The board also will change its procedures following an internal investigation of how workers handled the case of Rafael Jones, who was on probation last summer when he allegedly fatally shot a veteran member of the Philadelphia force.
"These employees were terminated due to violations of board procedures, the board's code of conduct, and shortcomings in the manner in which Jones was supervised," Chairman Michael Potteiger said in a statement.
Jones had been released from prison 10 days before he and an accomplice allegedly killed Officer Moses Walker Jr. during a street robbery. Walker had just finished an overnight shift Aug. 18 and was walking home in street clothes when he was attacked, police said.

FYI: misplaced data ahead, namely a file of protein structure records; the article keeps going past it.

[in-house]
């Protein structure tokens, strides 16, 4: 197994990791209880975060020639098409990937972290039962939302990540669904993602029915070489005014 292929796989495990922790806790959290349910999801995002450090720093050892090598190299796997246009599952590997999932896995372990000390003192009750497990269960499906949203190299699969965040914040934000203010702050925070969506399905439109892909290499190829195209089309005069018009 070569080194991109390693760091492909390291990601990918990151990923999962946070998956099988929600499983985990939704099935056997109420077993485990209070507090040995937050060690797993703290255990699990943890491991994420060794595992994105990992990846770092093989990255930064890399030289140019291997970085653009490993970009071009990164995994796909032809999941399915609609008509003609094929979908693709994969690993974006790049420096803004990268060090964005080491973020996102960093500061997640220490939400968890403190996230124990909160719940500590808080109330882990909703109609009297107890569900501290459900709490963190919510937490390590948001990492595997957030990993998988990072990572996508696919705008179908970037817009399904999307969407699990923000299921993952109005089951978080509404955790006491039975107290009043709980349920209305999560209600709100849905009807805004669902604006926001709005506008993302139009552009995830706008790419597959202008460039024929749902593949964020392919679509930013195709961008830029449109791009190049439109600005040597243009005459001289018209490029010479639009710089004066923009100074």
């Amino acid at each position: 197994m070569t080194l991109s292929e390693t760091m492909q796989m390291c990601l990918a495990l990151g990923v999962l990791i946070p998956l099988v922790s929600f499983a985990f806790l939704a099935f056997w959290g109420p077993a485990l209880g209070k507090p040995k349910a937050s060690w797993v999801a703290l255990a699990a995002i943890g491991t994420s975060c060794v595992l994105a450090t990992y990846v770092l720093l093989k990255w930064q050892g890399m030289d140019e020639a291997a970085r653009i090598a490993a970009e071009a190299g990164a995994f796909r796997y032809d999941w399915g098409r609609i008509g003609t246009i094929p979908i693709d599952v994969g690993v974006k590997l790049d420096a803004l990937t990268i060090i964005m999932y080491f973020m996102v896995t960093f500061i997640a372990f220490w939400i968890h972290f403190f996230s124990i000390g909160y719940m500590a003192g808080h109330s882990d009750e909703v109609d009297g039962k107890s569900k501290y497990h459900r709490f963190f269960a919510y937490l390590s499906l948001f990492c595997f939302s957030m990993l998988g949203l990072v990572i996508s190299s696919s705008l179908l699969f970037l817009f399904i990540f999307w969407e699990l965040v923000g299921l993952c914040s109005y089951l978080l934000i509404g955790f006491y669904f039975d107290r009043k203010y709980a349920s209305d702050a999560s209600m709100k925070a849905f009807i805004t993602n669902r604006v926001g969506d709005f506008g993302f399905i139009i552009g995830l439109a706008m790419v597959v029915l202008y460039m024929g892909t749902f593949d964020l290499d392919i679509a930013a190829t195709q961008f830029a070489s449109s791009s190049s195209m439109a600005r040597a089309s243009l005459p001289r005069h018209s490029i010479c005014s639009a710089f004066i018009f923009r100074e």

Walker's family filed a federal lawsuit Nov. 13 blaming the parole board for his death. The lawsuit contends Jones should have been behind bars because he recently failed a probation office drug test. It also says Jones should have been under electronic monitoring.
Potteiger's statement on Friday did not address those allegations. However, he said the board is considering replacing electronic monitoring with GPS technology.
Potteiger also announced a procedural change that will ensure sentencing judges are aware when certain offenders have been denied parole and are approaching their maximum sentences.